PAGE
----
A few of those folks possess impressive professional pedigrees. Most notably, Shelton was a Patrol Sergeant with the Champaign Police Department and Grubbs was Chief of Police for the City of Carbondale. Other members hold advanced post-graduate degrees in things like Criminology and Educational while others are (or recently were) practicing attorneys.

In plain English, this is not a collection of dunces—which is why some of their decisions on granting parole are so confounding and confusing and chagrining.

Consider the case of 32-year-old James Lomax who was/is on parole with the Illinois Department of Corrections when he was found during a traffic stop (just last week) to be in possession of a loaded handgun and an undisclosed amount of narcotics. He now faces charges of armed habitual criminal and felon in possession of a firearm while on parole.

There’s also the case of 30-year-old Treyvonne Rideout, who was/is on parole with the Illinois Department of Corrections when he was arrested in Joliet in connection with an incident in which he was the suspected driver in a hit-and-run traffic collision. He now faces charges of being an armed habitual criminal, aggravated unlawful use of a weapon, possession of a stolen firearm, possession of a controlled substance, unlawful possession of ammunition, as well as aggravated fleeing and eluding.

Then there’s the case of 35-year-old William Joseph Fues, who was/is on “supervised release” from the Illinois Department of Corrections when he allegedly forced an woman into his vehicle at gunpoint (just last week) in Davenport, Iowa. He now faces one count each of second-degree kidnapping and possession of more than 5 grams of methamphetamine, both Class B felonies under Iowa law.

That was just last week. There are dozens—if not hundreds—of other examples of parolees in the Prairie State tripping over their freedom and falling flat on their faces.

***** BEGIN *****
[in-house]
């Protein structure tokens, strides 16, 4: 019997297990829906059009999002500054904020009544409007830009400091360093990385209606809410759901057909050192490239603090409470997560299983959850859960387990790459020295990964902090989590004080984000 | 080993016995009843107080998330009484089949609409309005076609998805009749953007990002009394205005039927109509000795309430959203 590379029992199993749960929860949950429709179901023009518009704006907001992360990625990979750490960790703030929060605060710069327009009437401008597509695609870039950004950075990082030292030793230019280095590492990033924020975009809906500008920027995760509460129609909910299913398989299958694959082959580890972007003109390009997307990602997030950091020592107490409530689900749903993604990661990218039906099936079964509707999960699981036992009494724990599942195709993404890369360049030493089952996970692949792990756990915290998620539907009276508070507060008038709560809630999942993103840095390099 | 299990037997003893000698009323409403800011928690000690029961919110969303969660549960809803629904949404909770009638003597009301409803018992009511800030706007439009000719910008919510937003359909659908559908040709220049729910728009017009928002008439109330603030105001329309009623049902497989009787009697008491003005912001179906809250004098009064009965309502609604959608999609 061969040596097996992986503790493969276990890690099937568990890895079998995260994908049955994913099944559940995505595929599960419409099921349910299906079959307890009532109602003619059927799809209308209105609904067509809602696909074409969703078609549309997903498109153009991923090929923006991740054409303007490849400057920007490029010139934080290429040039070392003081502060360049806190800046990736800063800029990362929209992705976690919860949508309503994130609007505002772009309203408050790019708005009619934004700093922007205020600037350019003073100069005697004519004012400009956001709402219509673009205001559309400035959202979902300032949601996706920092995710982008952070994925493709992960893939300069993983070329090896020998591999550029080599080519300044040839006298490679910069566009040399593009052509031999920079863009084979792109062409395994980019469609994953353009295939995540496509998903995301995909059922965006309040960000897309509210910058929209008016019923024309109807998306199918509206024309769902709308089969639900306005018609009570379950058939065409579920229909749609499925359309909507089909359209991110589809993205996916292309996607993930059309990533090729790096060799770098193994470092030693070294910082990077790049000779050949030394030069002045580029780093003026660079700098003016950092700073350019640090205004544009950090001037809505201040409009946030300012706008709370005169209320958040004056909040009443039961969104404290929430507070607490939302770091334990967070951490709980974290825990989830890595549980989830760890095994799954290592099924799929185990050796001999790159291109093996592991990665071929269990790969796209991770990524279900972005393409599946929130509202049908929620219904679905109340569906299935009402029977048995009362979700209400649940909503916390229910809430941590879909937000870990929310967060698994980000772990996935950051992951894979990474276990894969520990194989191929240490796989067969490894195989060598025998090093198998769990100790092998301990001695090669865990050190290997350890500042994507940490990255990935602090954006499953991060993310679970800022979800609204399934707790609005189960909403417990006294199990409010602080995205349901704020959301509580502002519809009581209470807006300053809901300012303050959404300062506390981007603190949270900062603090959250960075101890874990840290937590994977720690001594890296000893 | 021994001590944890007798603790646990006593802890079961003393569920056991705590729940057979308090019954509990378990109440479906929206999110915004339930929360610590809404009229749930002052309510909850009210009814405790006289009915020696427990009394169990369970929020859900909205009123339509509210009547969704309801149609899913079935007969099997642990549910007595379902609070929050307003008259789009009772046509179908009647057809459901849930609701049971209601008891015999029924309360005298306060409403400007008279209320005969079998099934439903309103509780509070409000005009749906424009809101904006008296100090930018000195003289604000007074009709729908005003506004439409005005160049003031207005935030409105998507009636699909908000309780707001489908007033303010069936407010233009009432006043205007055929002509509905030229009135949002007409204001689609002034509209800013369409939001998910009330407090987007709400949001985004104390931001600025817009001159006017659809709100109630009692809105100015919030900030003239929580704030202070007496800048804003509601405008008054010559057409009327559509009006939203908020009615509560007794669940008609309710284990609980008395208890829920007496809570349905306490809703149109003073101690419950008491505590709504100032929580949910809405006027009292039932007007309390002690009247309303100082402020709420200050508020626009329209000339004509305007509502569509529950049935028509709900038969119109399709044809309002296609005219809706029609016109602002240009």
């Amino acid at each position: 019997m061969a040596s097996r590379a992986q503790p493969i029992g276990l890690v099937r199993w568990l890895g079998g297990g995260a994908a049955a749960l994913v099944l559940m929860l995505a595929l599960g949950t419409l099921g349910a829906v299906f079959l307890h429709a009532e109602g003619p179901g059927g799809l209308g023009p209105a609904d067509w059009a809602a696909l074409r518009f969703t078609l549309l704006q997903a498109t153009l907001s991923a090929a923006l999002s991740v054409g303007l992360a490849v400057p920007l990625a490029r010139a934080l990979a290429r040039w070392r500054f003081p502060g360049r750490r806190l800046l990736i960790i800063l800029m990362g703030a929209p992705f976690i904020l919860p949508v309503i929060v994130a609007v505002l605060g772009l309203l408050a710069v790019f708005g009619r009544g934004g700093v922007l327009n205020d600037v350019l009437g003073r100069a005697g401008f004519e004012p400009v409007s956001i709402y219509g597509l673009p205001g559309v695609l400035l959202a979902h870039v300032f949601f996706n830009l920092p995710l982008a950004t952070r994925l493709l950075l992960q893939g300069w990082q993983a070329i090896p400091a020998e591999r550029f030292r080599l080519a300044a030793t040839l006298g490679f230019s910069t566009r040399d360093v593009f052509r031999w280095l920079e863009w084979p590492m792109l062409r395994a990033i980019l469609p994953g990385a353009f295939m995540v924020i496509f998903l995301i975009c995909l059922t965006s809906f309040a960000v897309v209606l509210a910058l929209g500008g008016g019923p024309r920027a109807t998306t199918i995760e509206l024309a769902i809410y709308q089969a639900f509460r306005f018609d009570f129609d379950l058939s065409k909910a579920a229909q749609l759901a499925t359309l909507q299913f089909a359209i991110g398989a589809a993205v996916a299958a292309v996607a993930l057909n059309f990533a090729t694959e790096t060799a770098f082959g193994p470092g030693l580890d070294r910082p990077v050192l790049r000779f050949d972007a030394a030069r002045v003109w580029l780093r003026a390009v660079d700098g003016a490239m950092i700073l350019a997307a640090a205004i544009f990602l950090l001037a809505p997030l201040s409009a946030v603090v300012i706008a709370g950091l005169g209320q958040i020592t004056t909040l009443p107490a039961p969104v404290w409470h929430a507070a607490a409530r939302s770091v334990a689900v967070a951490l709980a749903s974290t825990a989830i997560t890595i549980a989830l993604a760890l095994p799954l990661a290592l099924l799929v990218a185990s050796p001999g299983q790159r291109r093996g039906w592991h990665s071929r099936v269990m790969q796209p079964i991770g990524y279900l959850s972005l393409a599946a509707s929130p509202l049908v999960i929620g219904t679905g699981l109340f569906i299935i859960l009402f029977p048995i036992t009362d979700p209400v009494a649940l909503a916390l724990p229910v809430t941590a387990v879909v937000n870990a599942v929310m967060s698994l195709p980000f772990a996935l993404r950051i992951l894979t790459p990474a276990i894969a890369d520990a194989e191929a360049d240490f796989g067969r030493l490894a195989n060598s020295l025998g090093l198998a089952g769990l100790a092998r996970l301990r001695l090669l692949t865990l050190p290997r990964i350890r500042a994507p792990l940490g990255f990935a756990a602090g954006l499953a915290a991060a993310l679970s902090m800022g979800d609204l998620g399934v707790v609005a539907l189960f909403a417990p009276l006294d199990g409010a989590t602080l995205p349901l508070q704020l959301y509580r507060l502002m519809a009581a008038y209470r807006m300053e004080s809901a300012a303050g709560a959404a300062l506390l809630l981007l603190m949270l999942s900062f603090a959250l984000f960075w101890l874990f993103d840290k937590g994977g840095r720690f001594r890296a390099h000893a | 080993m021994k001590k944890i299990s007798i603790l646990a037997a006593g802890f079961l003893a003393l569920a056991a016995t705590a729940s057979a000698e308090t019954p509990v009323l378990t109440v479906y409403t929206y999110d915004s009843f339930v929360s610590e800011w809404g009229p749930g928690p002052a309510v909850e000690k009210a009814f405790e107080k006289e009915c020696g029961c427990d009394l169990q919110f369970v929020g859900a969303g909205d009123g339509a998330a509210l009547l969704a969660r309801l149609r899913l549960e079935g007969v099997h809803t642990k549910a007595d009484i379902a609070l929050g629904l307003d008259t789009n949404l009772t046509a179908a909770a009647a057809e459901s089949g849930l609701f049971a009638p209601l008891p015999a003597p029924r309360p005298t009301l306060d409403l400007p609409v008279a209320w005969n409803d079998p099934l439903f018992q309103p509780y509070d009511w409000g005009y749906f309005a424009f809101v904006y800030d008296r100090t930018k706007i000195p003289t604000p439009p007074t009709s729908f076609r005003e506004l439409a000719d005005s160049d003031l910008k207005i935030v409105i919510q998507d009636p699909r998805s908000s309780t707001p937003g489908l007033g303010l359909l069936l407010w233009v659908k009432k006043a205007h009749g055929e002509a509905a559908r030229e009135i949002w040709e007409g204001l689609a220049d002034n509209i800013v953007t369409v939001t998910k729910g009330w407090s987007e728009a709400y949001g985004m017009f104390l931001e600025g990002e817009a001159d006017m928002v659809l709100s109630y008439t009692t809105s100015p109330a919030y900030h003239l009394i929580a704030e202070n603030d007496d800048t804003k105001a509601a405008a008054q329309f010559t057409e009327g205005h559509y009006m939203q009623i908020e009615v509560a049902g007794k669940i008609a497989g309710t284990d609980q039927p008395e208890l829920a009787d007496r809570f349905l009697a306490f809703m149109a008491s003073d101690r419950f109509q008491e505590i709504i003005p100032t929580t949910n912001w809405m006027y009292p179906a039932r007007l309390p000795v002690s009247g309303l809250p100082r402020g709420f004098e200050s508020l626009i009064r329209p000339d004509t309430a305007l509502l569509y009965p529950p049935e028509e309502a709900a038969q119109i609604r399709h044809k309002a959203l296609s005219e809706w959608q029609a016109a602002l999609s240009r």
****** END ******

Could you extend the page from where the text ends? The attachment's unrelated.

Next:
Serving at the Pleasure of… Whom?

On paper, members of the Illinois Prisoner Review Board serve at the pleasure of the governor. The state’s chief executive appoints them and may also remove any individual(s) deemed to have demonstrated malfeasance, incompetence, neglect of duty, or inability to serve.

However, the governor rarely exercises this “power,” so what appears in the abstract to be a Sword of Damocles hanging over the board members’ heads is for all practical purposes an idle threat. Political pressure placed on the governor’s office is therefore probably wasted energy.

The next logical area of focus for concerned Illini might be the Illinois Senate, which must confirm all nominated appointees to the board. But that chamber’s Democratic supermajority now stands at 40-19, making any attempt to sway policy from that angle also pretty unlikely.

The next—and possibly last—way in which justice-minded Illinois citizens might rattle their sabers as they enter the voting booth could be a statewide referendum.

According to Ballotpedia, in the decade between 1996 and 2016, a total of 10 measures appeared on statewide ballots, eight of which were passed by popular vote and became law. Included were initiatives to allow state employees to negotiate wages and working conditions through collective bargaining, a restriction that prevents lawmakers from using the allocated transportation budget for anything other than transportation, and a law that increases protections for victims of crimes so they are “free from harassment, intimidation, and abuse throughout the criminal trial process.”

Whether through voting out of office “leaders” from positions in which they fail to lead,” removing representatives” who fail to represent the best interests of the community, or writing the law of the land by their own hand, the people who live in places like Naperville clearly must make wholesale changes to the way in which public safety there is addressed.

The grandchildren of Illinois depend on it.